Jeff Risom & Mayra Madriz/Gehl: Embracing the Paradox of Planning for Informality: We went to Buenos Aires to help redesign the city’s most iconic informal settlement and learned to appreciate what residents had already built: City makers love to use terms like organic, spontaneous and authentic, but tend to plan and design areas that limit these very qualities...[Villa 31] outperformed the wealthier parts of the city in key indicators of urban vibrancy and sustainable mobility...These urban spaces need public support that doesn’t overregulate the organic life that has bloomed in its absence. [images]- Next City (formerly Next American City)
Mark Lamster: Preservationists Protest Changes to the AT&T Building: 30-odd years ago...America’s most controversial (and hated) new building. How times change...[Its] Postmodern monumentality would be replaced by the kind of transparency made fashionable by Apple stores everywhere...has the whiff of marketing rather than architecture...Such draconian steps are unacceptable...moving forward should not entail erasing the past, however complex and contradictory that might be. -- Philip Johnson; Craig Dykers/Snøhetta- Architectural Record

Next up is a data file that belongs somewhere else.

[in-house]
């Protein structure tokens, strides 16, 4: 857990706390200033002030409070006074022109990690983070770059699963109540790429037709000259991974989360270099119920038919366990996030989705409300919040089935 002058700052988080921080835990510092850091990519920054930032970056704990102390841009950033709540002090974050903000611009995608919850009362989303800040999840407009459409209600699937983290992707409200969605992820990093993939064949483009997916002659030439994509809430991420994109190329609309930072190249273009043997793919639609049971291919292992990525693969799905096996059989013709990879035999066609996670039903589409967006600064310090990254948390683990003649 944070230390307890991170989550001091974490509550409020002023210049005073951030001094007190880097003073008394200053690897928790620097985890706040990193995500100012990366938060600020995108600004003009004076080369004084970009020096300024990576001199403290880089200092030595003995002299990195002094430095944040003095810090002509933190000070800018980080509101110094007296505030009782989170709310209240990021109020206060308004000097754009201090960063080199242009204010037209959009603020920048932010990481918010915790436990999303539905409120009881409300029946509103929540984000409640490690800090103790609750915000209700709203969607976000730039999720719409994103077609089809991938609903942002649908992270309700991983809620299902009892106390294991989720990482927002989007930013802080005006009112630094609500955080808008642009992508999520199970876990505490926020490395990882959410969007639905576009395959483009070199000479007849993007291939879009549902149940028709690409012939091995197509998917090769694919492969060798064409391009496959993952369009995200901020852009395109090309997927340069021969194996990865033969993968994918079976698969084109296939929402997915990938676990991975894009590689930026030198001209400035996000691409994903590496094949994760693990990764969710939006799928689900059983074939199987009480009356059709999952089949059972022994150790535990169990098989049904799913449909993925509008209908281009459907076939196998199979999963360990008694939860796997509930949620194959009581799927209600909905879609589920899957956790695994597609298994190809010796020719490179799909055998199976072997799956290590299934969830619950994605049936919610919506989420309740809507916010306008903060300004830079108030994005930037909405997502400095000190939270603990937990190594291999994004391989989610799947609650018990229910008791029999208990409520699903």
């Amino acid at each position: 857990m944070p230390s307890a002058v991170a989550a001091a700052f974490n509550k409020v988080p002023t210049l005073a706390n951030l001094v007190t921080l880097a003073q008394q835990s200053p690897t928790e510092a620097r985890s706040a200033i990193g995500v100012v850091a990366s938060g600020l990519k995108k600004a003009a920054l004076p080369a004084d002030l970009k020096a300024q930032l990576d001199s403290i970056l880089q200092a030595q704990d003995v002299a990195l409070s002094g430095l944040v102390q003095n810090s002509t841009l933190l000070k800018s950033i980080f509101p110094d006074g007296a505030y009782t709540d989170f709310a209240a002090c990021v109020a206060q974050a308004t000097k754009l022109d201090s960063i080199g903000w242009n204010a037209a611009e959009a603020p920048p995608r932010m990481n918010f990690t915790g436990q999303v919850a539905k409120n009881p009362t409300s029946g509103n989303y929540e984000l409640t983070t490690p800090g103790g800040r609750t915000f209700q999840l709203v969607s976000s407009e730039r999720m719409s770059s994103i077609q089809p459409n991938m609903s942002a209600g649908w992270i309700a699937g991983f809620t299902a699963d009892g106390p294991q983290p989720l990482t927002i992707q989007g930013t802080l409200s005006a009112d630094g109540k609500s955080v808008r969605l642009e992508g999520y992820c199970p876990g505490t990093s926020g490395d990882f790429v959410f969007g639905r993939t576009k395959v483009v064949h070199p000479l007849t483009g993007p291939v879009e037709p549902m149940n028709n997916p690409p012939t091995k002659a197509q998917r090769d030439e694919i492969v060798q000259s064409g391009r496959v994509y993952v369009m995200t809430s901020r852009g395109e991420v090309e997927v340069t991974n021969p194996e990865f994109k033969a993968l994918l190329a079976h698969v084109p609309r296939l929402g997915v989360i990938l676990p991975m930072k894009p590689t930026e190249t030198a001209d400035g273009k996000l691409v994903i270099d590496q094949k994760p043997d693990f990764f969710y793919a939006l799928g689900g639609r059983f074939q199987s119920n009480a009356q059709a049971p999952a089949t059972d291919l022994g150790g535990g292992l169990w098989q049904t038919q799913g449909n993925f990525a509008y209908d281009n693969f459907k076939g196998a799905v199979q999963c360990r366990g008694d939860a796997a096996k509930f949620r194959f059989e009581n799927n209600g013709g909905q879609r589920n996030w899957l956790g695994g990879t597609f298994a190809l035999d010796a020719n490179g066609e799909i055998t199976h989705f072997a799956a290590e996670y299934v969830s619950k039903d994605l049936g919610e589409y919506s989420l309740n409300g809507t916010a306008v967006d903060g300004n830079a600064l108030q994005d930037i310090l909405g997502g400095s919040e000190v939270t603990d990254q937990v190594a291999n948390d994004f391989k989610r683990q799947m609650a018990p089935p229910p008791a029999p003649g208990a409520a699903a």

Blair Kamin: The illusion of architectural permanence: ...I’ve known for more than a year that our newspaper would be leaving our namesake tower...Buildings may be designed as cathedrals of commerce or shrines to a free press, but they’re also commodities...Impermanence reigns because a building’s occupants inevitably change...A skyscraper devoted to permanence will join the ranks of buildings whose original occupants proved quite temporary...The challenge for new owners is one of creative recycling: Change the use but maintain the character. -- Raymond Hood; John Mead Howells (1925)- Chicago Tribune
Blair Kamin: After celebratory Frank Lloyd Wright year, one of his buildings faces demolition: A Wright-designed building in Montana will be demolished unless a preservation-minded buyer is found by Wednesday...Located in Whitefish, Mont., the threatened building originally was a medical clinic...designed in 1958...selling the building for $1.7 million- Chicago Tribune